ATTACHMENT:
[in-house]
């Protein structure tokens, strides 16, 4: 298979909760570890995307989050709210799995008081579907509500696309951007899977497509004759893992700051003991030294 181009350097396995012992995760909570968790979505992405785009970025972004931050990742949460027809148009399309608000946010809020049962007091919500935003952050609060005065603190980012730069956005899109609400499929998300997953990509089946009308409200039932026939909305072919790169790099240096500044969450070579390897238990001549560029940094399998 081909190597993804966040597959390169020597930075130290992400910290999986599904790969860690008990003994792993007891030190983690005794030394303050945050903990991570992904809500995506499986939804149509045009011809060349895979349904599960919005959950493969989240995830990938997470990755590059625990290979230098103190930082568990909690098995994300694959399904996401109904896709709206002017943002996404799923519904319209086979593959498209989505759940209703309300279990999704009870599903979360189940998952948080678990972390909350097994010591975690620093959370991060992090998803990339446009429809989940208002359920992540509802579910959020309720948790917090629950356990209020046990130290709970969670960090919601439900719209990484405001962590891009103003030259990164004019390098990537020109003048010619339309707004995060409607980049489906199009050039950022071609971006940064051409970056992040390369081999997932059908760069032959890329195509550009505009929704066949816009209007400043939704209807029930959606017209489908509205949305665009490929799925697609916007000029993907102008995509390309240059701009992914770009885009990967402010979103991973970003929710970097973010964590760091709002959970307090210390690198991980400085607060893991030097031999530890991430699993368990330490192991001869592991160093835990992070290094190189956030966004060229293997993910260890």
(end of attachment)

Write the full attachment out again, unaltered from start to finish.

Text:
[in-house]
């Protein structure tokens, strides 16, 4: 298979909760570890995307989050709210799995008081579907509500696309951007899977497509004759893992700051003991030294 181009350097396995012992995760909570968790979505992405785009970025972004931050990742949460027809148009399309608000946010809020049962007091919500935003952050609060005065603190980012730069956005899109609400499929998300997953990509089946009308409200039932026939909305072919790169790099240096500044969450070579390897238990001549560029940094399998 081909190597993804966040597959390169020597930075130290992400910290999986599904790969860690008990003994792993007891030190983690005794030394303050945050903990991570992904809500995506499986939804149509045009011809060349895979349904599960919005959950493969989240995830990938997470990755590059625990290979230098103190930082568990909690098995994300694959399904996401109904896709709206002017943002996404799923519904319209086979593959498209989505759940209703309300279990999704009870599903979360189940998952948080678990972390909350097994010591975690620093959370991060992090998803990339446009429809989940208002359920992540509802579910959020309720948790917090629950356990209020046990130290709970969670960090919601439900719209990484405001962590891009103003030259990164004019390098990537020109003048010619339309707004995060409607980049489906199009050039950022071609971006940064051409970056992040390369081999997932059908760069032959890329195509550009505009929704066949816009209007400043939704209807029930959606017209489908509205949305665009490929799925697609916007000029993907102008995509390309240059701009992914770009885009990967402010979103991973970003929710970097973010964590760091709002959970307090210390690198991980400085607060893991030097031999530890991430699993368990330490192991001869592991160093835990992070290094190189956030966004060229293997993910260890």